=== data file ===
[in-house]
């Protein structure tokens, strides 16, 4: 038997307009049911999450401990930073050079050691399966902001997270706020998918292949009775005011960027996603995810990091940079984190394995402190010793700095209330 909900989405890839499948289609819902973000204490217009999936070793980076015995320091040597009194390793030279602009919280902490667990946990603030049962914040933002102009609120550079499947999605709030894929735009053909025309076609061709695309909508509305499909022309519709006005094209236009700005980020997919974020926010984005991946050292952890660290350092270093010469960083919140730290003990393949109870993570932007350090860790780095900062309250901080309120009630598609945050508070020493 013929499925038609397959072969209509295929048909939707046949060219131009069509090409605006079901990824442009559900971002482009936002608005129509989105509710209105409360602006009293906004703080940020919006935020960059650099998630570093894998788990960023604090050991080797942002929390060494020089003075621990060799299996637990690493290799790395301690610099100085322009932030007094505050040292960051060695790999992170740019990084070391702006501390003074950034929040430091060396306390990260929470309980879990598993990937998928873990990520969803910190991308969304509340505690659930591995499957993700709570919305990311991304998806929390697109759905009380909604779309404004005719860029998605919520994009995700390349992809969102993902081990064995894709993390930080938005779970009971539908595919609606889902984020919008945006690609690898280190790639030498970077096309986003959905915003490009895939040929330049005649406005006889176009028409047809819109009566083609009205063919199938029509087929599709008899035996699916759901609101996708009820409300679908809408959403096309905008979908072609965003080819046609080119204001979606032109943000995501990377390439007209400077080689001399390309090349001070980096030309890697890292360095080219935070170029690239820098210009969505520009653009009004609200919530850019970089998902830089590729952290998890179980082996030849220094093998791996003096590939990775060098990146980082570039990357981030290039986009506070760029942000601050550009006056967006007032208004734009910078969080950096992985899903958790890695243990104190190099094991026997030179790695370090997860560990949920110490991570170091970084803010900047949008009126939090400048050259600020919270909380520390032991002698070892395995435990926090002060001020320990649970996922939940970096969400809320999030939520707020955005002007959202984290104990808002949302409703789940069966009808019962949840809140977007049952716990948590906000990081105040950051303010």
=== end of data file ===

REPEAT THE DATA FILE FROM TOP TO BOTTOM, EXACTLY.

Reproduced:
[in-house]
């Protein structure tokens, strides 16, 4: 038997307009049911999450401990930073050079050691399966902001997270706020998918292949009775005011960027996603995810990091940079984190394995402190010793700095209330 909900989405890839499948289609819902973000204490217009999936070793980076015995320091040597009194390793030279602009919280902490667990946990603030049962914040933002102009609120550079499947999605709030894929735009053909025309076609061709695309909508509305499909022309519709006005094209236009700005980020997919974020926010984005991946050292952890660290350092270093010469960083919140730290003990393949109870993570932007350090860790780095900062309250901080309120009630598609945050508070020493 013929499925038609397959072969209509295929048909939707046949060219131009069509090409605006079901990824442009559900971002482009936002608005129509989105509710209105409360602006009293906004703080940020919006935020960059650099998630570093894998788990960023604090050991080797942002929390060494020089003075621990060799299996637990690493290799790395301690610099100085322009932030007094505050040292960051060695790999992170740019990084070391702006501390003074950034929040430091060396306390990260929470309980879990598993990937998928873990990520969803910190991308969304509340505690659930591995499957993700709570919305990311991304998806929390697109759905009380909604779309404004005719860029998605919520994009995700390349992809969102993902081990064995894709993390930080938005779970009971539908595919609606889902984020919008945006690609690898280190790639030498970077096309986003959905915003490009895939040929330049005649406005006889176009028409047809819109009566083609009205063919199938029509087929599709008899035996699916759901609101996708009820409300679908809408959403096309905008979908072609965003080819046609080119204001979606032109943000995501990377390439007209400077080689001399390309090349001070980096030309890697890292360095080219935070170029690239820098210009969505520009653009009004609200919530850019970089998902830089590729952290998890179980082996030849220094093998791996003096590939990775060098990146980082570039990357981030290039986009506070760029942000601050550009006056967006007032208004734009910078969080950096992985899903958790890695243990104190190099094991026997030179790695370090997860560990949920110490991570170091970084803010900047949008009126939090400048050259600020919270909380520390032991002698070892395995435990926090002060001020320990649970996922939940970096969400809320999030939520707020955005002007959202984290104990808002949302409703789940069966009808019962949840809140977007049952716990948590906000990081105040950051303010």